Nobody can imagine the splendor of the flowers which bloom almost year round on the prairie and in the woods. As far as fruit there are mainly peaches. One of my neighbors has about 200 trees which bore so much fruit that whoever felt like it was welcome to come and get sacks of them. Whoever rode past, dismounted, ate his fill, and filled his pockets. I drove over several times with the carriage to fill several sacks and baskets. We ate all day long and dried large quantities in the sun. 50 pigs were fattened from the fruit which the wind knocked down! Elderberries, figs, wild cherries and grapes, two kinds of blackberries, which ripen from April until July, are mixed with sugar and sweet cream and frequently eaten three times a day like a vegetable; they are a delicacy! But the main summertime treat are the many kinds of melons, especially the water melons; those are sown among the corn and thrive extraordinarily well, you can find some 2 feet long and 8 - 10 inches across; sometimes we ate 10 - 12 per day.
Wood species are oaks and pines, mainly 15 kinds of the former, such as red oak, post oak etc. Hickory furnishes the best yokes as well as very good nuts. Walnuts, sassafras (a deciduous tree) often 2ft. across, laurel, beech, birches, and many vines.
Albert can already ride quite well and must bring in the cows every evening and hold the calves back during milking. I frequently even have to forbid him the fast riding because he wants to gallop like the Americans. Everybody rides here, and when you see somebody walk in the street, it is either a Negro or a German. When a woman rides, it is not rare to see her with one or two children on a horse, one in front and one behind her in the saddle; even girls of 8 - 10 ride by themselves.
In October we learned that Spiess from Brendlingen, Kuechler from Scholleck, Lerch and Flach from Michelstadt have gone to Braunfels; quite a few rumors are being spred about Spiess. In December we got a letter from Vogel [Adam Vogel from Michelstadt, his wife and 4 children came to Texas in 1844 on the ship "Ferdinand".], according to which the grandchildren of the forest master Louis and the Irigs of Maehacker are also in Braunfels, as well as Schaefer from Hesselbach. Vogt does not like it there any more because the wages are supposed to be too low and paid by credit vouchers which do not represent the full value; he had the fever for 16 weeks. Everything costs twice as much in Braunfels as in Houston.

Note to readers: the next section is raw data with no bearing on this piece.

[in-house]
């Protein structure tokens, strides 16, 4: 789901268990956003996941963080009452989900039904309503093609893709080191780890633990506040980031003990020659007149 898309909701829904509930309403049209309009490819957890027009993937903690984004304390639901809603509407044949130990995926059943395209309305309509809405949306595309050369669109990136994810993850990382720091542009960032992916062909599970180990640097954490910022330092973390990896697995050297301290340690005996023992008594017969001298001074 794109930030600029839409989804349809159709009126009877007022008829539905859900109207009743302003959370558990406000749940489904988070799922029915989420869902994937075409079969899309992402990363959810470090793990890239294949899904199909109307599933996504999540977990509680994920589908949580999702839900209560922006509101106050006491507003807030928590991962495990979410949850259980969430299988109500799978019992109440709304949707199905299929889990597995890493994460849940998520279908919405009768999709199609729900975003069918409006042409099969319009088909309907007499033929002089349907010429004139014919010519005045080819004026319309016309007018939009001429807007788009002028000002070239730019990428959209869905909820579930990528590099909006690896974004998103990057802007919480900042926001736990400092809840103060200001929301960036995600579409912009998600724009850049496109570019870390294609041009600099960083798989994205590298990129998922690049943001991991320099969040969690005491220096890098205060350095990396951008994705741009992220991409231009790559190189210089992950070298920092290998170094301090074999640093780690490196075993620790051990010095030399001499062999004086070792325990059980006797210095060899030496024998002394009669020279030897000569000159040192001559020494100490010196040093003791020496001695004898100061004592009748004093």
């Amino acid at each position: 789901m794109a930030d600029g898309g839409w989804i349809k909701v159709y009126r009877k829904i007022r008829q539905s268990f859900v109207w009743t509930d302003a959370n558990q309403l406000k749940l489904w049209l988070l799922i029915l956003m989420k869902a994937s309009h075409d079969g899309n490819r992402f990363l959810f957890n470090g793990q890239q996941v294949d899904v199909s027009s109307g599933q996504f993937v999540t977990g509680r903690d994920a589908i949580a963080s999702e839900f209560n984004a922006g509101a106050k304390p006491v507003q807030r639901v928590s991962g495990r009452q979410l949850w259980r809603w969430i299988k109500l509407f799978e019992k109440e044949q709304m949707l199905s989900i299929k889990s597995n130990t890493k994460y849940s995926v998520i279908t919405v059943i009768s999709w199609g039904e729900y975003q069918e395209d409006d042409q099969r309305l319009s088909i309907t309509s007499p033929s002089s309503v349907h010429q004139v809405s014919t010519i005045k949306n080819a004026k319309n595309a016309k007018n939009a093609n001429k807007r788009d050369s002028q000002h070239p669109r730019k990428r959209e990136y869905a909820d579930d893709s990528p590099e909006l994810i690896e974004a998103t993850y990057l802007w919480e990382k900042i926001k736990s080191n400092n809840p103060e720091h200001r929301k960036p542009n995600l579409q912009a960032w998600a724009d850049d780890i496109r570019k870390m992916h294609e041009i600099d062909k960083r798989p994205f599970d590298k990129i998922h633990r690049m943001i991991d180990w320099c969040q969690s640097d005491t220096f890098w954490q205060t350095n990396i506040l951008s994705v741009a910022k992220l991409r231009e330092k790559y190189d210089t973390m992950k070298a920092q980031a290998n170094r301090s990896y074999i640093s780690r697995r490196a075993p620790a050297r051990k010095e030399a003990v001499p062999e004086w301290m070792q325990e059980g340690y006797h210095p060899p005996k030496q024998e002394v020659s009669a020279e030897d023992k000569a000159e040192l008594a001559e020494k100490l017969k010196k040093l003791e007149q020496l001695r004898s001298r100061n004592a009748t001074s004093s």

Why doesn't Heinrich Wagner get here? [Heinrich Wagner was a schoolteacher in Stockheim, Weiterstadt and Sprindlingen, and married to Emilie Hessig, a younger sister of Lotte and Sophia.] Does he want to continue living a godawful school master's life with the fortune which does not even sustain him? Here he could really live and would have to work only· 4 - 5 months a year. Whoever has the desire to come here should learn to handle cows and horses, rough carpentry, cabinetmaking, saddle making, blacksmithing, wagon building, shoemaking, and he would not want for anything. A cabinetmaker gets 20 dollars a month. I have to end my letter and ask you, dear father, and brother-in-law Wagner, to write me soon in detail about all the news in Germany and Europe since we left, especially in recent times. We have heard in a letter from Fuerth about changes in Hesse, hunting and fishing are supposed to be free now, and the assembly is said to consist mainly of farmers etc. Were you able to sell the uniform and did you get anything of what was still due? Did another debt come up beside the 5 florin [$2.00] in Beerfelden? Would it be possible to get the money out of the retirement account? It would earn more interest here than in Germany for our good children.